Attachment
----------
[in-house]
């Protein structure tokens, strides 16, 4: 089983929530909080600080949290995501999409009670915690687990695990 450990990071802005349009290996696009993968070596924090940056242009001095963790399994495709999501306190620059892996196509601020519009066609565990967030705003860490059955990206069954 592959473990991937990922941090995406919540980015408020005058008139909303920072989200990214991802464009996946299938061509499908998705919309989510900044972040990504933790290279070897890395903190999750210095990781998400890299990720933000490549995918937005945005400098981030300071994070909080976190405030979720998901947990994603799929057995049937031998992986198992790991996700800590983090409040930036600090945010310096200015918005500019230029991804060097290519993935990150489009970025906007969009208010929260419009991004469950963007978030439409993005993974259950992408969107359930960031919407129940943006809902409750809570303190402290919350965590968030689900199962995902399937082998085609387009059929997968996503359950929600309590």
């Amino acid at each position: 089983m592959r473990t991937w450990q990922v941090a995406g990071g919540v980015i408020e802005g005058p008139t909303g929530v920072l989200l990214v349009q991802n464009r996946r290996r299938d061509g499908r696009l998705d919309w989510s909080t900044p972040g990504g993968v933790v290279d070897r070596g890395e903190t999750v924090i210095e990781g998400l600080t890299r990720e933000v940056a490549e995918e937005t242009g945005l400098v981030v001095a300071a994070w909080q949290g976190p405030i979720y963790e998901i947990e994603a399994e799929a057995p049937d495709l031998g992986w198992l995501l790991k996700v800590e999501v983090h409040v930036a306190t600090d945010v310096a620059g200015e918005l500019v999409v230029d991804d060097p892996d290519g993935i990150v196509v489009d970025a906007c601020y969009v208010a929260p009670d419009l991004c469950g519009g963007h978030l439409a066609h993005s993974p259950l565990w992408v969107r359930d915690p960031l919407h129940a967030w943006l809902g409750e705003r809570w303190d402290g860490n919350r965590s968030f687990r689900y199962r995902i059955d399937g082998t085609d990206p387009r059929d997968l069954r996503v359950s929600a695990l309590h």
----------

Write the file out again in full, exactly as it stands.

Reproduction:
[in-house]
């Protein structure tokens, strides 16, 4: 089983929530909080600080949290995501999409009670915690687990695990 450990990071802005349009290996696009993968070596924090940056242009001095963790399994495709999501306190620059892996196509601020519009066609565990967030705003860490059955990206069954 592959473990991937990922941090995406919540980015408020005058008139909303920072989200990214991802464009996946299938061509499908998705919309989510900044972040990504933790290279070897890395903190999750210095990781998400890299990720933000490549995918937005945005400098981030300071994070909080976190405030979720998901947990994603799929057995049937031998992986198992790991996700800590983090409040930036600090945010310096200015918005500019230029991804060097290519993935990150489009970025906007969009208010929260419009991004469950963007978030439409993005993974259950992408969107359930960031919407129940943006809902409750809570303190402290919350965590968030689900199962995902399937082998085609387009059929997968996503359950929600309590």
């Amino acid at each position: 089983m592959r473990t991937w450990q990922v941090a995406g990071g919540v980015i408020e802005g005058p008139t909303g929530v920072l989200l990214v349009q991802n464009r996946r290996r299938d061509g499908r696009l998705d919309w989510s909080t900044p972040g990504g993968v933790v290279d070897r070596g890395e903190t999750v924090i210095e990781g998400l600080t890299r990720e933000v940056a490549e995918e937005t242009g945005l400098v981030v001095a300071a994070w909080q949290g976190p405030i979720y963790e998901i947990e994603a399994e799929a057995p049937d495709l031998g992986w198992l995501l790991k996700v800590e999501v983090h409040v930036a306190t600090d945010v310096a620059g200015e918005l500019v999409v230029d991804d060097p892996d290519g993935i990150v196509v489009d970025a906007c601020y969009v208010a929260p009670d419009l991004c469950g519009g963007h978030l439409a066609h993005s993974p259950l565990w992408v969107r359930d915690p960031l919407h129940a967030w943006l809902g409750e705003r809570w303190d402290g860490n919350r965590s968030f687990r689900y199962r995902i059955d399937g082998t085609d990206p387009r059929d997968l069954r996503v359950s929600a695990l309590h």